As the withdrawal of the US from the Paris Agreement demonstrates, the agreement is not a binding contract requiring countries to act on climate change. In fact, given the fact that the emissions pledges in the agreement were voluntary, political and civic engagement will play an important role in ensuring that governments keep to their pledges.
So, did the widespread media coverage of COP21 negotiations in Paris make any headway toward achieving this kind of civic engagement with climate policy? According to a paper in this week’s Nature Climate Change, it seems as though coverage may have done the opposite. People’s understanding of the issues at stake improved slightly over the course of the conference, but not much changed in their sense of personal or national responsibility. If anything, the authors write, “this global media event had a modest appeasing rather than mobilizing effect.”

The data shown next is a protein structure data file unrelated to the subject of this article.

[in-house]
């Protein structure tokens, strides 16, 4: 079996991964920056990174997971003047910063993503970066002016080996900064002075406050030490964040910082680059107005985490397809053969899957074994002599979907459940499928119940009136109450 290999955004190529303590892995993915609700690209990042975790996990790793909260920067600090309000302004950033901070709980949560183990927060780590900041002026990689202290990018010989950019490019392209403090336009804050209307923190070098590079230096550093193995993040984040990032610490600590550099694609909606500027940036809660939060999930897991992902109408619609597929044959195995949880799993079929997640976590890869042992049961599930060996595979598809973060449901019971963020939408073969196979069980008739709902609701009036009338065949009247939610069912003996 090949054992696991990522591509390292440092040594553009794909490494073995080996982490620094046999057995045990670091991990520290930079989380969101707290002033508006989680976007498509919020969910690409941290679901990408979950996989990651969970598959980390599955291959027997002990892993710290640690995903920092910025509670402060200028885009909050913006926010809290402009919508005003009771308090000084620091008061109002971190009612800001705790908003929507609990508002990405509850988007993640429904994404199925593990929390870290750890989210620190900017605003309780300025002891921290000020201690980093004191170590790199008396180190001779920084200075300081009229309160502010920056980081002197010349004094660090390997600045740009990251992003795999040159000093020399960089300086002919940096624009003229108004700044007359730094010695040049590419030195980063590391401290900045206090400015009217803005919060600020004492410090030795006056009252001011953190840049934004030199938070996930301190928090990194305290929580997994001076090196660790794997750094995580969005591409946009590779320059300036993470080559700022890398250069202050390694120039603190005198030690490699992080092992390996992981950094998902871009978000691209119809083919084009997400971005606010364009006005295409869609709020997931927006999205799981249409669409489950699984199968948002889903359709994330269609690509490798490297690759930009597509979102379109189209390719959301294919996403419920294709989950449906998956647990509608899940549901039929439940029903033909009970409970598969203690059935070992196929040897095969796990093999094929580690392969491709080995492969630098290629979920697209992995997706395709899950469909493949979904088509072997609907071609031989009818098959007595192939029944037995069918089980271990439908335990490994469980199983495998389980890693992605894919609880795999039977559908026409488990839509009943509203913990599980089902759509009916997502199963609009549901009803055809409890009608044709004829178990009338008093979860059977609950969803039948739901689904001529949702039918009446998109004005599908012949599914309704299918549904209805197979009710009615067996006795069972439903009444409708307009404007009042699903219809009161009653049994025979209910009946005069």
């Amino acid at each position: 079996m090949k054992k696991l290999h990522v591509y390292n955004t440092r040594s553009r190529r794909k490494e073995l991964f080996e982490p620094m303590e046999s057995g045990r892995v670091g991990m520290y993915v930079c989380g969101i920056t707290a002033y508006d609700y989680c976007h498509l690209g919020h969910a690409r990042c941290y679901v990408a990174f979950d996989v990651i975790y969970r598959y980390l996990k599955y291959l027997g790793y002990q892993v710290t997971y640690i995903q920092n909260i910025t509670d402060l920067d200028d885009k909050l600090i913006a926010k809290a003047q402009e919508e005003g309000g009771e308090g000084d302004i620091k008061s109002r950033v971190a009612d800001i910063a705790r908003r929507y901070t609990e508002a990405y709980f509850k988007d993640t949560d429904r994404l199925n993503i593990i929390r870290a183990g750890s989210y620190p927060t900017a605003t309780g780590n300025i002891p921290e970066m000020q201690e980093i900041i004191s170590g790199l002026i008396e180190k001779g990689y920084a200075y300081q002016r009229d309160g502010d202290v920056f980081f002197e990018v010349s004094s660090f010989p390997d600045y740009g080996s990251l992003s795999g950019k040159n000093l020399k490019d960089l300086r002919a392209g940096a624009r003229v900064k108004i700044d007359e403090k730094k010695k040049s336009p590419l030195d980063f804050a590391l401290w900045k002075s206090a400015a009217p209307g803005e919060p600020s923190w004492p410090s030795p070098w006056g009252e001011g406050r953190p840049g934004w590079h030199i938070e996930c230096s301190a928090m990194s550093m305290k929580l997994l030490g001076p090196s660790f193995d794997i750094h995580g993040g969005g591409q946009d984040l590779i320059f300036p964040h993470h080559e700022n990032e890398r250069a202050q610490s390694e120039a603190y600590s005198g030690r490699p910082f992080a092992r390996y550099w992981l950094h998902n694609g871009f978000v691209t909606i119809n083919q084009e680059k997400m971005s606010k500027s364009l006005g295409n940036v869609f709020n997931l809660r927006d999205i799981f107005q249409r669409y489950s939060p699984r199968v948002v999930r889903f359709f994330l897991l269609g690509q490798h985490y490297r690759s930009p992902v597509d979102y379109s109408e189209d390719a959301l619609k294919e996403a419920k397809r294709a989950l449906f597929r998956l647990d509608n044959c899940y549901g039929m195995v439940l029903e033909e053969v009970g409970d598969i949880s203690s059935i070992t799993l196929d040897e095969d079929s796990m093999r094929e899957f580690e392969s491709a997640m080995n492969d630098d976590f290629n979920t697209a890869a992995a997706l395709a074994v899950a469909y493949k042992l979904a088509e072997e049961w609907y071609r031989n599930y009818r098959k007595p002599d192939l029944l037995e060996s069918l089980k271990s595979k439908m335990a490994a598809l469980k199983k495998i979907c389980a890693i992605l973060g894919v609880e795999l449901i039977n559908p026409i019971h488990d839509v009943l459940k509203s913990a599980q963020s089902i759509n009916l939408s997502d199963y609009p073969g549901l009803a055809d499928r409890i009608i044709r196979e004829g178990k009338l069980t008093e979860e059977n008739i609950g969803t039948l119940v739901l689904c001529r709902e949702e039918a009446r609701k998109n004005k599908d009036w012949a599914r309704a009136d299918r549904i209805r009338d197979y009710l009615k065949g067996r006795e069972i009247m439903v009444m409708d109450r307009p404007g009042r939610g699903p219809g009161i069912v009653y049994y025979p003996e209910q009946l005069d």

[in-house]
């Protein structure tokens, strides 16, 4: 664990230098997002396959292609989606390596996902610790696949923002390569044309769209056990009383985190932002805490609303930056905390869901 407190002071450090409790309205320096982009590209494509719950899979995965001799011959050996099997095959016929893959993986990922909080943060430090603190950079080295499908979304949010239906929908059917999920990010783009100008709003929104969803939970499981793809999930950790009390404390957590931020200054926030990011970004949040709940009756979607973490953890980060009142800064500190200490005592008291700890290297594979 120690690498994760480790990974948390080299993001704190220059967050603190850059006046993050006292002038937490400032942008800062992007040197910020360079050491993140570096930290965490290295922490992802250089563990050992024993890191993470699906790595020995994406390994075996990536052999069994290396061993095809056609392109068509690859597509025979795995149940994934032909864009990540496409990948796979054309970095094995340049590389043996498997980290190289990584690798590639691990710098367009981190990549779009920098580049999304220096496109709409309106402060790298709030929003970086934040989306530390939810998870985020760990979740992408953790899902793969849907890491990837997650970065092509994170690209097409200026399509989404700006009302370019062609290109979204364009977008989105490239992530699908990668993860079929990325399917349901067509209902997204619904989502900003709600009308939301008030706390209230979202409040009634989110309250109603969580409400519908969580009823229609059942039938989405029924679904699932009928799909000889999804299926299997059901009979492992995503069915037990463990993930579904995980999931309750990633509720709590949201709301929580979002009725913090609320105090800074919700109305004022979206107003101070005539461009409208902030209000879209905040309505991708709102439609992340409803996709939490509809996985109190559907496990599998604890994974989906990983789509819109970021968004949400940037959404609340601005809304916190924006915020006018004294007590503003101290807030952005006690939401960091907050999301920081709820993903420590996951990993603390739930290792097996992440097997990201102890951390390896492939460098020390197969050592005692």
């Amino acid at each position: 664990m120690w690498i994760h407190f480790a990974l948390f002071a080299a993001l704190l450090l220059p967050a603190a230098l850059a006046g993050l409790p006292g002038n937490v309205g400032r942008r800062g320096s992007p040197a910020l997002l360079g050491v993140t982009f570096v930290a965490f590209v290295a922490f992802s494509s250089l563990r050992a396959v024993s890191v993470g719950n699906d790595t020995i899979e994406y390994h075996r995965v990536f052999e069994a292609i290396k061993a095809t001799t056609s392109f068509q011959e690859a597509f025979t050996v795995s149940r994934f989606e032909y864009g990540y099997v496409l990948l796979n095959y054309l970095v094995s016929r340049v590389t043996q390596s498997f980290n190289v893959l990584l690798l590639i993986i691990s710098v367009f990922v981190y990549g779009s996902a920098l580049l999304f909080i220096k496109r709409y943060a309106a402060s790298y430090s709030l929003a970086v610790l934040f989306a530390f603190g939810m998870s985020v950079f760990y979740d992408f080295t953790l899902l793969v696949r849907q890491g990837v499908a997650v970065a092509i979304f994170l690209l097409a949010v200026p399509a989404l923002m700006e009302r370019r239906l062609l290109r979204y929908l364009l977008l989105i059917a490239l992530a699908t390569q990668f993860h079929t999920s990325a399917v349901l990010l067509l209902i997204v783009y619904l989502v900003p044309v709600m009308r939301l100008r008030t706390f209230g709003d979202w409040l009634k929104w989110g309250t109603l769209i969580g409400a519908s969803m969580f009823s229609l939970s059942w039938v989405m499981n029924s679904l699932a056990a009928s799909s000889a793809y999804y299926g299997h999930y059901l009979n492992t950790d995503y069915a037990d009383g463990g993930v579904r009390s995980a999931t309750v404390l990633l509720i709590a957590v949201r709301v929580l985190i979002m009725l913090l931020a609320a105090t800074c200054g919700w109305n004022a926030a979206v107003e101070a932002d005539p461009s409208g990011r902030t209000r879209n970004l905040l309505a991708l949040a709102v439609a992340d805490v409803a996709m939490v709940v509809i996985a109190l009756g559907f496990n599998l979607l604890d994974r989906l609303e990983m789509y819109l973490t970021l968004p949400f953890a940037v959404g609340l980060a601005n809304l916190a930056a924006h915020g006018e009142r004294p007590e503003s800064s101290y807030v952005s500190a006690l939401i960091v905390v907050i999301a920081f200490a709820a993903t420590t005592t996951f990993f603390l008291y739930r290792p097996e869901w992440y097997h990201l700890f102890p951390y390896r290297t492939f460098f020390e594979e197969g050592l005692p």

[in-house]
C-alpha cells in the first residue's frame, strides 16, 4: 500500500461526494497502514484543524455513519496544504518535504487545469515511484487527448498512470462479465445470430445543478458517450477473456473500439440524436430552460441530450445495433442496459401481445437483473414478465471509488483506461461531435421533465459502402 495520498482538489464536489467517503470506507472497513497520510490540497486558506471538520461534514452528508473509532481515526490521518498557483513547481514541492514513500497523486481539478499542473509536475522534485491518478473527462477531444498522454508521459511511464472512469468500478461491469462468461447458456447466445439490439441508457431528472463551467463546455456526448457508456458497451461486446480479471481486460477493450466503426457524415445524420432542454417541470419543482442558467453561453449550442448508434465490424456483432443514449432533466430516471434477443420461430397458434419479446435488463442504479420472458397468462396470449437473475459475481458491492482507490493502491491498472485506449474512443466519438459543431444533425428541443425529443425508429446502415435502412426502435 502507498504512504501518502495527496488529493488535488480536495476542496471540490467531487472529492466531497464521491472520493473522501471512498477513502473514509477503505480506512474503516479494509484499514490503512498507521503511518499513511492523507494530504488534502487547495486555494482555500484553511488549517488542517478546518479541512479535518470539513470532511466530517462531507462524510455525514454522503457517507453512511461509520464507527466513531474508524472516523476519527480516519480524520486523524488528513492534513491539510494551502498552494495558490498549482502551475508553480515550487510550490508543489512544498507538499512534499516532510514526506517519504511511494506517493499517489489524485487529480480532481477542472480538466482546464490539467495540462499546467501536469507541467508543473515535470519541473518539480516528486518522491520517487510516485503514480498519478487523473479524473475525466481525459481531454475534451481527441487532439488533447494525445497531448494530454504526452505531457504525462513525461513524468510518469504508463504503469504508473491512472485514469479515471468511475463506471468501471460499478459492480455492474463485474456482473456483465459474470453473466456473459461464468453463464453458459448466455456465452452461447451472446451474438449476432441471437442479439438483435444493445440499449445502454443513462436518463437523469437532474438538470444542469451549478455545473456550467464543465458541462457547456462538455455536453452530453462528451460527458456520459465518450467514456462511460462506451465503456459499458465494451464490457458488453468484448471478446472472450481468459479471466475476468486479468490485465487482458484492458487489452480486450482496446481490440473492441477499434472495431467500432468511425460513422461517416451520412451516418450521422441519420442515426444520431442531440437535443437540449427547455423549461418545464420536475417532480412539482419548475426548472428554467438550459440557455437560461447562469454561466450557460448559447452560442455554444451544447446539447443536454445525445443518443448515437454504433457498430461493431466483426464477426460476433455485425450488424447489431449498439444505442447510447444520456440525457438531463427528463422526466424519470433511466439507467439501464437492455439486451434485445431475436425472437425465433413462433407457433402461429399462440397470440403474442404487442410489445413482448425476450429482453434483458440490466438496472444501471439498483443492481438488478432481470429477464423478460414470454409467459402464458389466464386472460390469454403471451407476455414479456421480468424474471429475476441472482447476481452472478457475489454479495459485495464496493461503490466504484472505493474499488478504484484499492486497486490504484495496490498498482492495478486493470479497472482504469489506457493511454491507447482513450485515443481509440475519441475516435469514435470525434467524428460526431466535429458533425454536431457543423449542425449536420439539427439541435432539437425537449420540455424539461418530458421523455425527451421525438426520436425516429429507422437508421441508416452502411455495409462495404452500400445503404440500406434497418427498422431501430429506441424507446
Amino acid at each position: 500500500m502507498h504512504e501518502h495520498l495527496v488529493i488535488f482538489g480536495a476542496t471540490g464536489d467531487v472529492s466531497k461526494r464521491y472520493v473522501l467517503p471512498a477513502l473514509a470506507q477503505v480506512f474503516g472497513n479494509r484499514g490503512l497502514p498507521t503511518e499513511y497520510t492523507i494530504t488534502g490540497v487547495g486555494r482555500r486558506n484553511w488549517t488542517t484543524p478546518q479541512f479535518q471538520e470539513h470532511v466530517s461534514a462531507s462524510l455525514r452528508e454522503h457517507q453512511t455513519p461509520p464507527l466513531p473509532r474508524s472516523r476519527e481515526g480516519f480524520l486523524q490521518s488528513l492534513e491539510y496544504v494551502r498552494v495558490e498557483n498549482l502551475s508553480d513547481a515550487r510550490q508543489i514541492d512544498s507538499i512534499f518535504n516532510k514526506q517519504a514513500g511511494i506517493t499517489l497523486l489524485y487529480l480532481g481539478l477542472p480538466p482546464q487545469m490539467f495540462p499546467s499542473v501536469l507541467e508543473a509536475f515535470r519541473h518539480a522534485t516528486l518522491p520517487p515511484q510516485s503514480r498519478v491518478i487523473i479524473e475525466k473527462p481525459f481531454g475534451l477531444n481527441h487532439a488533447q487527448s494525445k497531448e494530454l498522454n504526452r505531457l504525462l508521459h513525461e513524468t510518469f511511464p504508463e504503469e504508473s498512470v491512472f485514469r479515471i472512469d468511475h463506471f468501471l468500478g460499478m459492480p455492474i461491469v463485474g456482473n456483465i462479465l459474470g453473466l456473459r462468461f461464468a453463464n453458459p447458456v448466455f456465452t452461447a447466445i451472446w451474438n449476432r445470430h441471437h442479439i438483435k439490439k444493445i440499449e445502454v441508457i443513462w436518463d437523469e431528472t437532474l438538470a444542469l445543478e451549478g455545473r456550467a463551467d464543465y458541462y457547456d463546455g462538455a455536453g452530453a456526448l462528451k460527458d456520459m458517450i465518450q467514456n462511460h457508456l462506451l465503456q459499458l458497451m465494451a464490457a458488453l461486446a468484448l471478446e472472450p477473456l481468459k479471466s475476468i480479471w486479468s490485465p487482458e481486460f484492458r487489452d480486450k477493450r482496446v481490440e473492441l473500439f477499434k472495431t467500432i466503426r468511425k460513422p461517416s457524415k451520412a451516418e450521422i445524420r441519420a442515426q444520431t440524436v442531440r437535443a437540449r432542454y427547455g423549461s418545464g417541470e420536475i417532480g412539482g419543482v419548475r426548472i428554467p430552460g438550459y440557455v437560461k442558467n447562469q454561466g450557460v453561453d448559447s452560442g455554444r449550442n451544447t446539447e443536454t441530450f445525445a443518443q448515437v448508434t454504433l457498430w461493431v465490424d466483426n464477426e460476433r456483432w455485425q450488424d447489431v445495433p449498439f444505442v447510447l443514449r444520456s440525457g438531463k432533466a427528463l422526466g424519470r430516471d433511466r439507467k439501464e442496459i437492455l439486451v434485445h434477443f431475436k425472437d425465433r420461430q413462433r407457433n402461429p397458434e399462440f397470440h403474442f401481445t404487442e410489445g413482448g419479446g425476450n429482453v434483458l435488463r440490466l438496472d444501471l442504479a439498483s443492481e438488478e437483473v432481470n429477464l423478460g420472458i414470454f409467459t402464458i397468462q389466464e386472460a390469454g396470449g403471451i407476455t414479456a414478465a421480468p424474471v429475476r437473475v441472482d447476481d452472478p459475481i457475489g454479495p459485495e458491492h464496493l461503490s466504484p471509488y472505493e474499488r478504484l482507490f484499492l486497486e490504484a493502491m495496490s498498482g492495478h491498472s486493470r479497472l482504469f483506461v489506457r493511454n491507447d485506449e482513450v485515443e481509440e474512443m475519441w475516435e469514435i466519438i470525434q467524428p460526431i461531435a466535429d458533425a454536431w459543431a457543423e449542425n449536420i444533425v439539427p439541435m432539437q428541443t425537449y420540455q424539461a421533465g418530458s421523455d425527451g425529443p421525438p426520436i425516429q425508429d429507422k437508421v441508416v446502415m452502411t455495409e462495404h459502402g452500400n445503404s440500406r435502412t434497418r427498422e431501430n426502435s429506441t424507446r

A team of economists, psychologists, and media researchers in Germany used the opportunity of COP21 to study how a media event of this kind might shape individual thinking about an important political issue like climate change. Michael Brüggemann and his colleagues conducted a three-part survey, asking the same group of people in Germany a series of questions about climate change before, during, and after COP21.